“He rose and passed his hand over his eyes, dashing away the tears. ‘What have I said? ‘ he cried. `What have I done? Frodo, Frodo! ‘ he called. ‘Come back! A madness took me, but it has passed. Come back! ‘”
But how sincere is this? If the ring is manipulating him, this might be an attempt to get a second chance. A sincere person would surely depart at once, rather than risk being tempted again.
When I said this at my Tolkien Smial, most of the others disagreed, seeing Boromir as much more heroic. I’ll discuss this further in the next chapter-analysis, which deals with his death.
Though the book does not say it, I’d also wonder if Aragorn decides not to follow Frodo because he can’t be sure he himself would be tempted as Boromir was, with longer exposure and the ring growing stronger as it comes closer to the place where it was created. The place where Isildur let himself be tempted, though the scene with Elrond in the heart of the mountain was invented for the film, one of several excellent additions that make the plot clearer. And of course the One Ring does in the end overcome Frodo himself, who irrationally refuses to destroy it.
Back then, Frodo is fleeing while wearing the ring, and has his amazing vision on Amon Hen. A remarkable panorama that Jackson, surprisingly, decided not to film beyond the minimum necessary to the story:
“Up he went and sat upon the ancient chair, feeling like a lost child that had clambered upon the throne of mountain-kings.
“At first he could see little. He seemed to be in a world of mist in which there were only shadows: the Ring was upon him. Then here and there the mist gave way and he saw many visions: small and clear as if they were under his eyes upon a table, and yet remote. There was no sound, only bright living images. The world seemed to have shrunk and fallen silent. He was sitting upon the Seat of Seeing, on Amon Hen, the Hill of the Eye of the Men of Númenor. Eastward he looked into wide uncharted lands, nameless plains, and forests unexplored. Northward he looked, and the Great River lay like a ribbon beneath him, and the Misty Mountains stood small and hard as broken teeth. Westward he looked and saw the broad pastures of Rohan; and Orthanc, the pinnacle of Isengard, like a black spike. Southward he looked, and below his very feet the Great River curled like a toppling wave and plunged over the falls of Rauros into a foaming pit; a glimmering rainbow played upon the fume. And Ethir Anduin he saw, the mighty delta of the River, and myriads of sea-birds whirling like a white dust in the sun, and beneath them a green and silver sea, rippling in endless lines.”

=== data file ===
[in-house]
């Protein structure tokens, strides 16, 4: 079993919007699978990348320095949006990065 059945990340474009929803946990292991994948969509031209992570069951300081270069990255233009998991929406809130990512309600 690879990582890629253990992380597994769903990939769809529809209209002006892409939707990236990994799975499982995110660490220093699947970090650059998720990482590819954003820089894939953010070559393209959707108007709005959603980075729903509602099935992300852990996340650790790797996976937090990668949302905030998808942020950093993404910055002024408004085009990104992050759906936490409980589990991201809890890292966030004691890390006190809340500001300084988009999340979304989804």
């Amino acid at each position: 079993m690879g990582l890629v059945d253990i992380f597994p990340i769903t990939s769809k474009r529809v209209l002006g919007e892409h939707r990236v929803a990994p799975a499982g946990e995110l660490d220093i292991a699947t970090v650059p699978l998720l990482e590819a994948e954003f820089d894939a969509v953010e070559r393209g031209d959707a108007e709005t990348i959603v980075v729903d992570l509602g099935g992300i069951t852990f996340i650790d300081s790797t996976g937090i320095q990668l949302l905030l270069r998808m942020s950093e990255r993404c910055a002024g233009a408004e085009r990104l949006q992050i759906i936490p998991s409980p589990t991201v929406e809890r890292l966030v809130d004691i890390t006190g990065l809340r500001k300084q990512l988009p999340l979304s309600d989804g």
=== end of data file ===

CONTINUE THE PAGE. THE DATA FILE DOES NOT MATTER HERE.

This is the only time when Tolkien describes the rest of the world looking strange to the wearer of the One Ring. Bilbo notices nothing when he first puts it on, and deduces its power only when he sees Gollum taking no notice of him, event though he ought to be in plain sight. Frodo is not mentioned as seeing anything odd when he puts on the ring in the Prancing Pony. On Weathertop, he sees the Nazgul ‘on the other side’, as it were. But it is explicitly said:
“Everything else remained as before”.
Jackson, of course, makes the world seem strange to the ring-bearer so that the audience can easily work out that strange things are happening.
Having seen the normal world in impossible detail, Frodo now sees the wider war.
“But everywhere he looked he saw the signs of war. The Misty Mountains were crawling like anthills: orcs were issuing out of a thousand holes. Under the boughs of Mirkwood there was deadly strife of Elves and Men and fell beasts. The land of the Beornings was aflame; a cloud was over Moria; smoke rose on the borders of Lórien.
“Horsemen were galloping on the grass of Rohan; wolves poured from Isengard. From the havens of Harad ships of war put out to sea; and out of the East Men were moving endlessly: swordsmen, spearmen, bowmen upon horses, chariots of chieftains and laden wains. All the power of the Dark Lord was in motion.”